Pregnant Women Offered $50 Voucher to Quit Smoking
In a bid to help women stop smoking throughout their pregnancy, The University of Tasmania is offering women a $50 department store voucher as an incentive.
One in six pregnant women from Tasmania smokes during their entire pregnancy, and women under twenty-five increase to one in three. The study offers a simple test each month to determine if the woman has remained smoke free and if they are then eligible for the gift voucher.
Dr Mai Frandsen is a research fellow with the Cancer Council of Tasmania and the University of Tasmania is trying to reduce the rates of smoking in pregnancy, saying that the first step in wanting to quit is quite often already present in pregnant women. “The tricky thing about wanting to quit while pregnant is that a lot of the treatments that are available for people who aren’t pregnant and want to quit, “Unfortunately she goes on to say “Even though they’re extra motivated to quit, these women don’t have as many strategies or don’t know that they have as many strategies for actually doing so.”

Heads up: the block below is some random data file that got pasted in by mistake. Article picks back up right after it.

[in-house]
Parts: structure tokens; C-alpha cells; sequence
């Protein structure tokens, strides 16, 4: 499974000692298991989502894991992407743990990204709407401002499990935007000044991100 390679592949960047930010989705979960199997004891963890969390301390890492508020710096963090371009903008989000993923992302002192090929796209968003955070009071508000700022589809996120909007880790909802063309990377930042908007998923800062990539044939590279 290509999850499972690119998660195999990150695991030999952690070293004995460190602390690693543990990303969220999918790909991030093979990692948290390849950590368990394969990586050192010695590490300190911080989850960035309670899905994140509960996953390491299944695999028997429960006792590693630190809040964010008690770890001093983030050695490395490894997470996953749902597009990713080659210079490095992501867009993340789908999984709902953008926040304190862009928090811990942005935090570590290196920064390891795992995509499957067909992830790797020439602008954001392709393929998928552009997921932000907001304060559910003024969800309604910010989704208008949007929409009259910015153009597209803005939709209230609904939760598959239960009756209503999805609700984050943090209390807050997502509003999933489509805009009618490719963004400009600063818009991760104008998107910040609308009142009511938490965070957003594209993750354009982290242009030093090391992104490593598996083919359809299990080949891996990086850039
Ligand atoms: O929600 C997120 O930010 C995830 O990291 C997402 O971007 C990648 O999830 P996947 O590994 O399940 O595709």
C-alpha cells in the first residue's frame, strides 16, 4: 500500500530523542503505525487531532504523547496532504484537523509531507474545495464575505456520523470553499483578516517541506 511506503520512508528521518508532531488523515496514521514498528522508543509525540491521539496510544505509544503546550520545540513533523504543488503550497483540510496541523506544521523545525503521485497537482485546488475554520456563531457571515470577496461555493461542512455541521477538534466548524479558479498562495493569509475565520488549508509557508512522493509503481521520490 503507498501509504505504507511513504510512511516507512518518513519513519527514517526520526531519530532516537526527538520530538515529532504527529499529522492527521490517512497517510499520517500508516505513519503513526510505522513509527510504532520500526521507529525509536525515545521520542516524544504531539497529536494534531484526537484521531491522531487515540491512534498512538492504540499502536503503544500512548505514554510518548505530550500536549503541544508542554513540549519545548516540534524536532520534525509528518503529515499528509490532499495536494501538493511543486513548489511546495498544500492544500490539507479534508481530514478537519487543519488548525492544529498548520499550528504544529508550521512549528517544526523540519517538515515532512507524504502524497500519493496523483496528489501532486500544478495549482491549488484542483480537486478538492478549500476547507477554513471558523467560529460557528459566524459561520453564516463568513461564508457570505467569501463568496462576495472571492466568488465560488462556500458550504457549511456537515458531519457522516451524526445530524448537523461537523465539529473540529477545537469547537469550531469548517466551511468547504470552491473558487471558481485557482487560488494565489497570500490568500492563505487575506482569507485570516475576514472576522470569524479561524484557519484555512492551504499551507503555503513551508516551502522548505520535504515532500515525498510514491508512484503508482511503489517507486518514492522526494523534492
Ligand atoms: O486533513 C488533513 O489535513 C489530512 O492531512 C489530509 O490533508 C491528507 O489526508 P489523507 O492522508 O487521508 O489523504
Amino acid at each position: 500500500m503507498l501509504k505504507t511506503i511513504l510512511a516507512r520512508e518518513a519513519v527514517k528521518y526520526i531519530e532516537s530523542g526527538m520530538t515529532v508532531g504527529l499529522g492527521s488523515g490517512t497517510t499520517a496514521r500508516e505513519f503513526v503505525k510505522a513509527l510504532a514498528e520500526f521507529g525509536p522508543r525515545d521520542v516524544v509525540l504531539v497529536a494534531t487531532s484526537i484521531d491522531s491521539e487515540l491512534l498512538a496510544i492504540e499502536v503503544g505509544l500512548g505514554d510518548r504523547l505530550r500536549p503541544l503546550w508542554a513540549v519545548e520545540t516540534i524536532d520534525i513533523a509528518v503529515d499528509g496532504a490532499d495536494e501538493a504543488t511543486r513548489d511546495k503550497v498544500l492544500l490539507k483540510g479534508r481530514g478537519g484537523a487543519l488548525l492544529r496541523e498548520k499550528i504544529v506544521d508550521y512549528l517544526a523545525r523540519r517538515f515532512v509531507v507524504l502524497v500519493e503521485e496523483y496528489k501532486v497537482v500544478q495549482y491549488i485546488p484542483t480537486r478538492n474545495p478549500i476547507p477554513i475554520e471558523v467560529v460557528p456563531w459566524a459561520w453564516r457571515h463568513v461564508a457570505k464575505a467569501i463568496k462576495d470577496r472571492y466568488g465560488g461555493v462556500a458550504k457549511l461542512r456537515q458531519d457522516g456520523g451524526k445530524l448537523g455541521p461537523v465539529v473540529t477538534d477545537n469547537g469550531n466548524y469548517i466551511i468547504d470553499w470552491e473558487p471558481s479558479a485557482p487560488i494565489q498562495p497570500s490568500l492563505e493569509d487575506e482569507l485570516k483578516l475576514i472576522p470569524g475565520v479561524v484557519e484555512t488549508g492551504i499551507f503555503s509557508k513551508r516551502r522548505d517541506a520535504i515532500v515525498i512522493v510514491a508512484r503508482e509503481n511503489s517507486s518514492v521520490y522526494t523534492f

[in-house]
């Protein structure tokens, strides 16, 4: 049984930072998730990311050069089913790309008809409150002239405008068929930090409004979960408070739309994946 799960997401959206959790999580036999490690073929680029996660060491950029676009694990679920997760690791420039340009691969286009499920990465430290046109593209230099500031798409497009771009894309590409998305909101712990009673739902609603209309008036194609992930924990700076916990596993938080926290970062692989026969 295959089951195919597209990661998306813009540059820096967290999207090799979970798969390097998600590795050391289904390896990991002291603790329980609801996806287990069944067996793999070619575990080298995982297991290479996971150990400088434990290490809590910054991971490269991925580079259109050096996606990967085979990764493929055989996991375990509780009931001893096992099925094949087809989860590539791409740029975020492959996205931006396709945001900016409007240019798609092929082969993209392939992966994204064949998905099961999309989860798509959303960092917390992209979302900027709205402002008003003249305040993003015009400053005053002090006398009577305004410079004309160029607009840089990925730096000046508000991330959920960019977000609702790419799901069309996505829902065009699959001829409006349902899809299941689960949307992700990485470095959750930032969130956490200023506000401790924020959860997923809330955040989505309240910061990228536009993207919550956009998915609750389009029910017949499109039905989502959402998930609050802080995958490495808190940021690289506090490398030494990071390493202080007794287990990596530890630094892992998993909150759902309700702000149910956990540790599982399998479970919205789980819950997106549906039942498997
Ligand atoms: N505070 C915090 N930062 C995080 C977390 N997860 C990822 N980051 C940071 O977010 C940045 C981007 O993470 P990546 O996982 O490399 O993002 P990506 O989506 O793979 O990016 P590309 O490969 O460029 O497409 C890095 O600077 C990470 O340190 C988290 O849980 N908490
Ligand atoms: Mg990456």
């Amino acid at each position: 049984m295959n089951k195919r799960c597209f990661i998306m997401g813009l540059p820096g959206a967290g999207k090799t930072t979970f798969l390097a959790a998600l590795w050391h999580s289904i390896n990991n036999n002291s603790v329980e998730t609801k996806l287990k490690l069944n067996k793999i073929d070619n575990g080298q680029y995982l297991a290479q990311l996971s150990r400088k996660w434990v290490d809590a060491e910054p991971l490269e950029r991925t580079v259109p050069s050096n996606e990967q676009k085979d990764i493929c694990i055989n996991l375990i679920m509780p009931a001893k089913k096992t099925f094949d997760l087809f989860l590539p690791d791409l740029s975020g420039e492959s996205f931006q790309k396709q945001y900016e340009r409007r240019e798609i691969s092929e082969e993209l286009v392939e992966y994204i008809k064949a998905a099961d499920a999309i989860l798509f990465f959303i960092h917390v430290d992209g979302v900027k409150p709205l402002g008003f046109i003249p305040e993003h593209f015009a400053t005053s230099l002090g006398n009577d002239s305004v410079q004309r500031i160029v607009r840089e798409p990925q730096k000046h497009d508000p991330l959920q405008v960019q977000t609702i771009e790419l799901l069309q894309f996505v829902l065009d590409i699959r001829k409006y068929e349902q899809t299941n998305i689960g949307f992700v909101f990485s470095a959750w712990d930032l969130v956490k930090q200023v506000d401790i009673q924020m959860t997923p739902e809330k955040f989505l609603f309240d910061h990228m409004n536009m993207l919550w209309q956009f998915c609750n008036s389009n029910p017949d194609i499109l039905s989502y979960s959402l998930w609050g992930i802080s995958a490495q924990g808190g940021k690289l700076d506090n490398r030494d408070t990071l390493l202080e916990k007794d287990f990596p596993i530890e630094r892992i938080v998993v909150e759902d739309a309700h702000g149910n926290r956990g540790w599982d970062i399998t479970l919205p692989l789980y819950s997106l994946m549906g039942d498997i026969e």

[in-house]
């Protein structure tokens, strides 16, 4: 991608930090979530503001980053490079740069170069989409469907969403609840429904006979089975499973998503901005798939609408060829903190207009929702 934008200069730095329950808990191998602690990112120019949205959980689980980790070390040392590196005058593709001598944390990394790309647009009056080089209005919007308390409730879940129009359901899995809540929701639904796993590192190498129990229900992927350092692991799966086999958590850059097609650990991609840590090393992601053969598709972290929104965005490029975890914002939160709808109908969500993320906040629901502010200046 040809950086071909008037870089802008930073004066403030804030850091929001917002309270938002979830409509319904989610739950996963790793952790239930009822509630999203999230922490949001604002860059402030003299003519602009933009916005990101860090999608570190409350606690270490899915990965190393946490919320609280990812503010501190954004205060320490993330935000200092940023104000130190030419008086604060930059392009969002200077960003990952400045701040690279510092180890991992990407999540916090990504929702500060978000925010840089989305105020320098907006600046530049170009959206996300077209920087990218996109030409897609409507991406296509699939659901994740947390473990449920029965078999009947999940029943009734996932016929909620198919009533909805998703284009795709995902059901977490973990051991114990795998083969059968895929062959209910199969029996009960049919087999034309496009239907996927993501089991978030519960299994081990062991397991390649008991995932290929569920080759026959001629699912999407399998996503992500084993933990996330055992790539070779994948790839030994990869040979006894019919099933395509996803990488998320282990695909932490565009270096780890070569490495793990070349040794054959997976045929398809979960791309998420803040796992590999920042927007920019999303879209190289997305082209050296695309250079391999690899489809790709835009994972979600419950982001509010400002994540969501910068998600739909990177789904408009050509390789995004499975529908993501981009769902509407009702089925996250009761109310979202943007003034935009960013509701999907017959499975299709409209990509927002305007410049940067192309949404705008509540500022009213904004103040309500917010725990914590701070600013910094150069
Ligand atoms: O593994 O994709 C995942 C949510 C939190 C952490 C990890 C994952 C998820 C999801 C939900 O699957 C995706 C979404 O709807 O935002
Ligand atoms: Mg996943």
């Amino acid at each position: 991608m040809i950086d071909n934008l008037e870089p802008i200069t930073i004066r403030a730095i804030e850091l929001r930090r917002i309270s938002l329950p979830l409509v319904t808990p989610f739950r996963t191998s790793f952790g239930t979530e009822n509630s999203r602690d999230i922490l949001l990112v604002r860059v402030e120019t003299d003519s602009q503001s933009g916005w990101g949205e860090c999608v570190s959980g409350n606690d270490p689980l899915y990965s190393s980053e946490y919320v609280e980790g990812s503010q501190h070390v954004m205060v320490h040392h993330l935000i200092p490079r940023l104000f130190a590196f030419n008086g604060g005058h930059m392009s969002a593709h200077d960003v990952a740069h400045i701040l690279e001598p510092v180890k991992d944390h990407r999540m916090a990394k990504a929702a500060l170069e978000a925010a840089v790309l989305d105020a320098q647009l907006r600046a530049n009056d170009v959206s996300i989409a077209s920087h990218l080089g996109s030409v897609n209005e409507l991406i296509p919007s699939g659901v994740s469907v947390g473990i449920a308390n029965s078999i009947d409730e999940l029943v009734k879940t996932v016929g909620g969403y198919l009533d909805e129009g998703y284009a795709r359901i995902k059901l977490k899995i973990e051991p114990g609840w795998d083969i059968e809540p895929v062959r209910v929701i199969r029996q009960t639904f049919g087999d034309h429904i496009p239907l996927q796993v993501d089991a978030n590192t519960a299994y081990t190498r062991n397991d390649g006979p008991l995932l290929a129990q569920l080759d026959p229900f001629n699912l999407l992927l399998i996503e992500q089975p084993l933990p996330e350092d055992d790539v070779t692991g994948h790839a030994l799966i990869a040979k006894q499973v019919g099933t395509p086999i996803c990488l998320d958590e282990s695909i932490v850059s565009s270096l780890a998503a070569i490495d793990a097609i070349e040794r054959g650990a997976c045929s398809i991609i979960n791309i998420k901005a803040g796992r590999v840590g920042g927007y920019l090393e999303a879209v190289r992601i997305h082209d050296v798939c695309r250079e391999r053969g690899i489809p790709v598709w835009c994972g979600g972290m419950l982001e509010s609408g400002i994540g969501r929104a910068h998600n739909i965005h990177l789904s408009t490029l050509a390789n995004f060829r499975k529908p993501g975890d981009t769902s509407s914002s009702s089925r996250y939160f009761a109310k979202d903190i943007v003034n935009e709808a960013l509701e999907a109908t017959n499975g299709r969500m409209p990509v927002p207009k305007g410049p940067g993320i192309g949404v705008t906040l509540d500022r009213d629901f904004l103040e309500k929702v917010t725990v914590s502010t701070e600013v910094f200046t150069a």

The study so far has increased the rate of women quitting smoking to 30%, much higher than the previous 10% of Tasmanians. Dr Frandsen says that even though GP’s, Midwives and Obstetricians try and encourage every family who are expecting a child to reduce the risk of SIDS and unhealthy babies by stopping smoking, the final decision is up to them.
Dr Frandsen said all willing participant were put through a very rigorous process to ensure that they were suitable candidates for the study and it was not going to impact on their relationship. “Obviously women have to consent to be part of this so they know full well what they’re going in for,” Dr Frandsen said.
“Some of the concerns were that the women would be coerced into doing the study because of the financial incentive involved. Even the women who do admit that they smoke during their antenatal appointments with their midwives, there are still quite a number who don’t admit to it,” she said.
The vouchers used in the study were paid for through a grant to the University of Tasmania. The study will be recruiting eligible candidates until the end of 2016